Legendary NFL Coaches Give Prostate Pep Talk

By Karen Bliss 9/3/16 | www.samaritanmag.com

(L to R) NFLA coaches Bill Cowher, Dick Vermeil and Herm Edwards — photo credit: Cancer Treatment Centers of America.
Get screened. That is the coachable message to men from The National Football League Alumni Association (NFLA) and Cancer Treatment Centers of America® (CTCA) in series of public service announcements called the Prostate Pep Talk, to coincide with September’s Prostate Cancer Awareness Month.

With Movember, November’s men’s health care movement around the corner, this is a PSA that should continue to be circulated — and year-round.

Prostate cancer is the second most common cancer among men in the U.S., according to the American Cancer Society.  In Canada, it is the most common cancer among men (excluding non-melanoma skin cancers), according to the Canadian Cancer Society.

Legendary NFL coaches Herm Edwards, Dick Vermeil, and Bill Cowher appear in the PSAs to raise awareness of prostate cancer risks and encourage men to get screened for the disease.

During a virtual press conference on Aug. 29, Edwards, Vermeil and former Philadelphia Eagles quarterback Ron “Jaws” Jaworski, (current ESPN analyst and NFLA chairman), shared their personal stories.

"I know several colleagues and friends who have been diagnosed with prostate cancer,” Edwards said. “First, the former owner of the Kansas City Chiefs, Lamar Hunt, who sadly lost his fight, and my father-in-law who was diagnosed eight years ago and had prostate surgery.  So, we’re hoping this campaign will raise men’s awareness of the need to get screened.”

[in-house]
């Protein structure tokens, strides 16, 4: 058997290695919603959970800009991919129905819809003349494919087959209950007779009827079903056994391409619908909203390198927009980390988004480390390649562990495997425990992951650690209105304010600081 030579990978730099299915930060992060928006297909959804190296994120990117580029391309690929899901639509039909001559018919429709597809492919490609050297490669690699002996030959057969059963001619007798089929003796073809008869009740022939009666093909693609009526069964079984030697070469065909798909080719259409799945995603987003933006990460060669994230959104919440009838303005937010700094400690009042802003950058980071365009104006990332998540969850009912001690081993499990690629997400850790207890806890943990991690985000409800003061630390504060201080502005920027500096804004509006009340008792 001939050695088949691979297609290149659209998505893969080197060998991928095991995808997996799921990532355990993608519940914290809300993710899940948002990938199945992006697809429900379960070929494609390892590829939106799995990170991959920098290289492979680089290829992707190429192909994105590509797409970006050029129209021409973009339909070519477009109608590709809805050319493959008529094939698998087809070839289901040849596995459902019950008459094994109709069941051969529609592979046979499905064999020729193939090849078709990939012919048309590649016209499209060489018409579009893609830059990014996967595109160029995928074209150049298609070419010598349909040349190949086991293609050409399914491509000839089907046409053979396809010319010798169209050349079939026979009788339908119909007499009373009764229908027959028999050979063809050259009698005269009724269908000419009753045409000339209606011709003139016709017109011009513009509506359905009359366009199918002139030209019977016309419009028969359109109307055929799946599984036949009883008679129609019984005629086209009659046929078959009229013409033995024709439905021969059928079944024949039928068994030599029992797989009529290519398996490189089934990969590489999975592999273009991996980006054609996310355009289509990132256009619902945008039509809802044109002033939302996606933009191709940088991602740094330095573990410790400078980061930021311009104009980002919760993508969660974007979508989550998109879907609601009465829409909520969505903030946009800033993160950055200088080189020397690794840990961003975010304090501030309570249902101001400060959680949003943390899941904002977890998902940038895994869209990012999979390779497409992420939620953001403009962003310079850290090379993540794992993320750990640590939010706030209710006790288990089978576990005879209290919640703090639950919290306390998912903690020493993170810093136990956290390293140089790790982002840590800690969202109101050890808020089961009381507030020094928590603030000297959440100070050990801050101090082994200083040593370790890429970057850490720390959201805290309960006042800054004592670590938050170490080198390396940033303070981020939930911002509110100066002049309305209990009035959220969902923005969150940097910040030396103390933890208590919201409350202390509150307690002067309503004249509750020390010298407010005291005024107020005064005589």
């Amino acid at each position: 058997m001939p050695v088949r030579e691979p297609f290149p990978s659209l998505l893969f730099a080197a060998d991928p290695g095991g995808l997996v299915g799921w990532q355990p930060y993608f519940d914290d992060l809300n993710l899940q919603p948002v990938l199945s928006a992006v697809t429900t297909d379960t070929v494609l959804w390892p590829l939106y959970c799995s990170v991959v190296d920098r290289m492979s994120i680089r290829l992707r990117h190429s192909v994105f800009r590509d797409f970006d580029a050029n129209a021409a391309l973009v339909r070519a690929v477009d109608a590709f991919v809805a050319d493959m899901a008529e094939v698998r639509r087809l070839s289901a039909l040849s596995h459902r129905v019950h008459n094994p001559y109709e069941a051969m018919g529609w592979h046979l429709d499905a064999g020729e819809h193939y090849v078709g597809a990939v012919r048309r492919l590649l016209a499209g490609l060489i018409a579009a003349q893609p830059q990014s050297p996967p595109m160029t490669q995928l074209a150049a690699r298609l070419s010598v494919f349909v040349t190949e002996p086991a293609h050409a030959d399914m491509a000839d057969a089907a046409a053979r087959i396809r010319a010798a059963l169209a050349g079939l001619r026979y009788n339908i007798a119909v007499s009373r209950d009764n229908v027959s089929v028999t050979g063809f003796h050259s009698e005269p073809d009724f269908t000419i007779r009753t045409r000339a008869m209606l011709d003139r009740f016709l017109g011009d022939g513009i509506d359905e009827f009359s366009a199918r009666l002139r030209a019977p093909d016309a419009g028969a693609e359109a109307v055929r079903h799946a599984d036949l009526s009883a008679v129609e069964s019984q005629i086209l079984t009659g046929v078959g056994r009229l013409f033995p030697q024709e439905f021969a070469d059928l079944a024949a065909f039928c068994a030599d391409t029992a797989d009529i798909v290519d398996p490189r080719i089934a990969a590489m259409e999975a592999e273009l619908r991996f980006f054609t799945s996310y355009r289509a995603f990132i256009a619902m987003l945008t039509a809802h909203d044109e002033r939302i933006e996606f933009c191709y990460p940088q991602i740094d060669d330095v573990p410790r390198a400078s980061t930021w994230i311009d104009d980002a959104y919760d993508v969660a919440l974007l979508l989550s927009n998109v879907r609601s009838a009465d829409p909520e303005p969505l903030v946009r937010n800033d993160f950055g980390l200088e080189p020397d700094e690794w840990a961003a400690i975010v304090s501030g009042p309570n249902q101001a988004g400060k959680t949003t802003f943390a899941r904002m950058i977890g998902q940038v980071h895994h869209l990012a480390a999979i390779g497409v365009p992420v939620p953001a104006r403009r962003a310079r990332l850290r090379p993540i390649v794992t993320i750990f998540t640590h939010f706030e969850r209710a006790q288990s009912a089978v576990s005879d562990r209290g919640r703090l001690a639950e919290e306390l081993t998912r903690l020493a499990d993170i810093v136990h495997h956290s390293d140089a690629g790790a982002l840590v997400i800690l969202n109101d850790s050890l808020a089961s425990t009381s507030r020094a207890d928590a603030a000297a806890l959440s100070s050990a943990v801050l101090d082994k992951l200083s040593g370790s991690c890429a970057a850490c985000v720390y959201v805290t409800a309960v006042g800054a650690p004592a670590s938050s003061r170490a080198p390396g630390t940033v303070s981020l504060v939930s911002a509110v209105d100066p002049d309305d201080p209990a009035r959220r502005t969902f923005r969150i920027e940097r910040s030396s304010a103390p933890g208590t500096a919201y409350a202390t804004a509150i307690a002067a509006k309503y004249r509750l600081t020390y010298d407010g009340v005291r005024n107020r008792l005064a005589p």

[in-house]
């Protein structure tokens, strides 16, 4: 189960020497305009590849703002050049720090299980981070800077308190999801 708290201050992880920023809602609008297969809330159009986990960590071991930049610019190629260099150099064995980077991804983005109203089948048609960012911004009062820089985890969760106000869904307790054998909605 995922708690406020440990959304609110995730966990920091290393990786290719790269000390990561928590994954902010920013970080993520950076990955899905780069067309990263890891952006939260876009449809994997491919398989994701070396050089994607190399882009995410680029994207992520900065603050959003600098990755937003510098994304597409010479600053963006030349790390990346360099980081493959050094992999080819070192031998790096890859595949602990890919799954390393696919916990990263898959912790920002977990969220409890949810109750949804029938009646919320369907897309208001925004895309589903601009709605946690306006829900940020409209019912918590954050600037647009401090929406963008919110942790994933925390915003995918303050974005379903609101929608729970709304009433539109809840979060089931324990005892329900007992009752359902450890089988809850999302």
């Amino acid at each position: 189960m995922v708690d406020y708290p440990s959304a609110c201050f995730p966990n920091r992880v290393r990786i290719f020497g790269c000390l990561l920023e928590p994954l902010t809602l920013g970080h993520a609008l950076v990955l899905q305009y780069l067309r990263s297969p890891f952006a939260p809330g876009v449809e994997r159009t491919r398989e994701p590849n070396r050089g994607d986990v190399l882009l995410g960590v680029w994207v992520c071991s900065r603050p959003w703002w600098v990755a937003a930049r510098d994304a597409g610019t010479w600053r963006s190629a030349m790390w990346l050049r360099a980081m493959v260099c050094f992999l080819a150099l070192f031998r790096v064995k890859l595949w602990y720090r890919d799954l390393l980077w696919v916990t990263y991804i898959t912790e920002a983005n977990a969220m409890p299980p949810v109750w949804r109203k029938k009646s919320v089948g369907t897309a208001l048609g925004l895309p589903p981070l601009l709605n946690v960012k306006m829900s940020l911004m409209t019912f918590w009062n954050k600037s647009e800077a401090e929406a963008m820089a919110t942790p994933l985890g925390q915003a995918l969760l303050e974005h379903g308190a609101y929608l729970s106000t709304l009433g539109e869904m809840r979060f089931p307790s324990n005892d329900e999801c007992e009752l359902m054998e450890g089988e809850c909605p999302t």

In America, nearly one in seven men will be diagnosed with prostate cancer. African-American men are 60 percent more likely to be diagnosed.

The American Cancer Society estimates that 181,000 new cases of prostate cancer will be diagnosed in the U.S. in 2016. The Cancer Society of Canada

Estimates 24,000 men will be diagnosed with the disease.

“African-American men are disproportionately affected by prostate cancer,” said Sean Cavanaugh, MD, chief of radiation oncology at CTCA, at Southeastern Regional Medical Center in Atlanta.  “Although the reasons for the disparity have not been positively identified, it is believed that a combination of genetics, lifestyle, and the quality and frequency of medical care all play a role.

“What we do know is that screening is the first defense against prostate cancer. That’s why we are proud to partner with the NFLA to raise awareness about the importance of screening, as well as advances in screening techniques, diagnosis and treatment options for prostate cancer.”



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